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RESEARCH

The drastic shift from 19th to 20th Century Polish art and how its representation of trauma relates to my practice.

Whilst doing my dissertation research I’ve realised how the events of late 19th Century and of the 20th Century shaped the timeline of Polish art., and how that was impacted [and reflects] the drastic trauma of the long period.

This is just a quick note to remember that.

 

QUICK TIMELINE OF POLISH ART:

[there were obviously more events but I treat these as ‘milestones’ or significant points in Poland’s history – these are the ones that every Pole knows by heart – but it has more to do with the theory of Post-Memory rather than this argument]

[also, the ones set to the right are ones I’ve heard of but have very little knowledge on – I just thought it would be good to put into perspective the amount of conflicts and uprisings that Poland took part in, and experienced first hand in such a short amount of time]

1772 – First Partition of Poland

1793 – Second Partition of Poland

1795 – Third Partition of Poland

[And yes I know these are from the 18th Century, but they are very relevant!]

1830-31 – (29th November ’30 – 21st October ’31) November Uprising

1863 – (22nd January) January Uprising

[1818-19 – Polish–Ukrainian War]

1918 – (11th November) Poland regains independence

[1918-19 – Greater Poland Uprising]
[1919 – Polish–Czechoslovak War]
[1919 – First Silesian Uprising]

1919 – (14th February ’19 – 18 October ’20) Polish-Soviet War

[1920 – Second Silesian Uprising]
[1921 – Third Silesian Uprising]

1939 – (1st September) German Invasion of Poland

1939 – (17th September) Soviet Invasion of Poland

1939 – (18th September) The Fall of Warsaw

1939 – Poland completely occupied

1940 – The Katyń Massacre

1943 – Warsaw Ghetto Uprising

1944 – Warsaw Uprising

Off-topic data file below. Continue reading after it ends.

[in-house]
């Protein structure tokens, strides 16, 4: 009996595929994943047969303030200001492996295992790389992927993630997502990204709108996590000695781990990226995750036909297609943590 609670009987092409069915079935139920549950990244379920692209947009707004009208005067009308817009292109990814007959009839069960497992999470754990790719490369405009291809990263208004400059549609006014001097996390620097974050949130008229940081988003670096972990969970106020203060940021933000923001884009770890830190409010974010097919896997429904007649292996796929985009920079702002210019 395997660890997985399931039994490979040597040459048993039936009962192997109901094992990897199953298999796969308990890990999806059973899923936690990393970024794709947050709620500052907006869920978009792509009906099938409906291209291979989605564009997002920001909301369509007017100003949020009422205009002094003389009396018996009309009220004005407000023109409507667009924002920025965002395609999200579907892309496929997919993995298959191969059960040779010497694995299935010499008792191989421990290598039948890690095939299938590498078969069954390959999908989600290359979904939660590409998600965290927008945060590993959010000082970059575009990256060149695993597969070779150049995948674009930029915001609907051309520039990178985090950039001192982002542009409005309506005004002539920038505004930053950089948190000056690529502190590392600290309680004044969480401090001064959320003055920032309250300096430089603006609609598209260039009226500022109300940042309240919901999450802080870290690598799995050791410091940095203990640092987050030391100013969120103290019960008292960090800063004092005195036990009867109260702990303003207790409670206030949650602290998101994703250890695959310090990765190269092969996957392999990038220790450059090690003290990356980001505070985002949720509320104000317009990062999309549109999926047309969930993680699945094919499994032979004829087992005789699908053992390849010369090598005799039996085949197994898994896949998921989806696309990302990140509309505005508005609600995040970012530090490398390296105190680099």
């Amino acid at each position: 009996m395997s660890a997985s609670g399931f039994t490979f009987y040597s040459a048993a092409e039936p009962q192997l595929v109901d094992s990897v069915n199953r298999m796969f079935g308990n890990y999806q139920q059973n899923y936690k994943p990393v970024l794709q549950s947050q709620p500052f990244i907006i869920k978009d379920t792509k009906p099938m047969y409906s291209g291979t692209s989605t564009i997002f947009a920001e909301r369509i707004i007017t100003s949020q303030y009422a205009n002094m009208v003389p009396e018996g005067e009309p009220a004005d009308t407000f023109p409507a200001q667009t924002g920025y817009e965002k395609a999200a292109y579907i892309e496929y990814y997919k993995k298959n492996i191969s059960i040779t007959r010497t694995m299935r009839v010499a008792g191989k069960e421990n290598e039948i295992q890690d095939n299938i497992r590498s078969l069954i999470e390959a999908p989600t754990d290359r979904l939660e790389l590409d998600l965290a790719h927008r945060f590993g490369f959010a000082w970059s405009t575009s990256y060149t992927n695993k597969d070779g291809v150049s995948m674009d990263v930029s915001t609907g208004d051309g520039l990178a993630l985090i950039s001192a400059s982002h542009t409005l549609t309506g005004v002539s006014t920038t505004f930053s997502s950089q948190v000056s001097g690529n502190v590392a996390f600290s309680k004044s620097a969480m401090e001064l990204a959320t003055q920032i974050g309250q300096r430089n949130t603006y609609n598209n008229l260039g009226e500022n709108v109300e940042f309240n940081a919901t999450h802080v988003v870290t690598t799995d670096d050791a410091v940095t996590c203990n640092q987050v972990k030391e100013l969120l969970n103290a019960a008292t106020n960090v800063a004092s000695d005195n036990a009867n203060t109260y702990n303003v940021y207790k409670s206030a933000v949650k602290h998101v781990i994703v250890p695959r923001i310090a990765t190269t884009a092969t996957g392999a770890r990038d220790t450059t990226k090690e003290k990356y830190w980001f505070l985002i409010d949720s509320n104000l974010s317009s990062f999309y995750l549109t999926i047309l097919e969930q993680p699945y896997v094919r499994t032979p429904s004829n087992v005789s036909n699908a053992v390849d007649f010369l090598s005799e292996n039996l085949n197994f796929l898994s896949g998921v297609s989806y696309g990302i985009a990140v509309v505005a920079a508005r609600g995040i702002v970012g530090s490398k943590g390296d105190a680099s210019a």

1945 – Polish People’s Party (PPP) forms – Communist takeover (result of Potsdam Conference)

1989 – Round Table Agreement – PPP becomes the Republic of Poland

 

A BIT ABOUT THE ART THEN:

A trend that is clearly visible is the realist and romantic tendencies of the artist of the 19th Century – a lot of the art used this approach to depict rural life, the uprisings and elements of bourgeois life.

The 20th Century – from what it seems to me – saw a drastic shift in the approach – unlike other European countries (particularly of the West) – with very little exploration of movements such as Impressionism or Cubism – these were only introduced post-war – with a high saturation of cubism and abstraction to depict the trauma they themselves experienced both individually and collectively

Impressionism seems to have been undertaken by only a handful of Polish artists -who most likely migrated the country, to places like France

This trend seems to have continued until late 20th Century meaning that movements such as Abstract Expressionism etc. were absent from our culture through all this time – instead the whole century turned into a long period filled with trauma and attempts to try to deal with it

While at the same time still struggling to carry on and accept these memories as ‘fact’ due to the additional presence of the Soviets in Poland – what I can assume happened as a result is ambiguity in identity formation

Since memories were not only naturally repressed by the citizens of the country but also by the people in power – who forced the entire collective to move forward into progress without the space to deal with the trauma.

 

POST-WAR TRAUMA AND MY PRACTICE:

The issues of memory and identity are very much linked to the events and history of Poland.

A lot of DISPLACEMENT

Whether that is geographical (which happened due to the constant shift of and disappearance of geographical borders, and so I would assume that people struggled to define themselves)

or psychological displacement – which happened as a result of that – loss and ambiguity of identity and nationality – displacement of memories to cope with the events

TRAUMA reflected in the art of the time – a lot of flux and constant shifting – a focus on movement – symbolism of death and loss – dramatic – a lot of dark and earthly tones

 

By no means am I comparing my experience to the ones of war and post-war migration, however I have been finding links between my own work and the one made during this long period and it’s interesting to think that it might have something to do with trauma

either trauma of living in a new place – of trying to adjust – feeling displaced, like you don’t belong anywhere that you find yourself geographically – feeling disconnected (from yourself and/or your surroundings) – lacking a sense of belonging – searching for something that you could attach yourself to

In that respect looking at how trauma influenced people’s minds, reflected in their work, is useful in my research – can help me analyse my own work and how a type of trauma is actually hidden in there

But trauma now seems like quite a big part of my ideas about myself and my practice – so it’s good to see how other people approach it.

 

 

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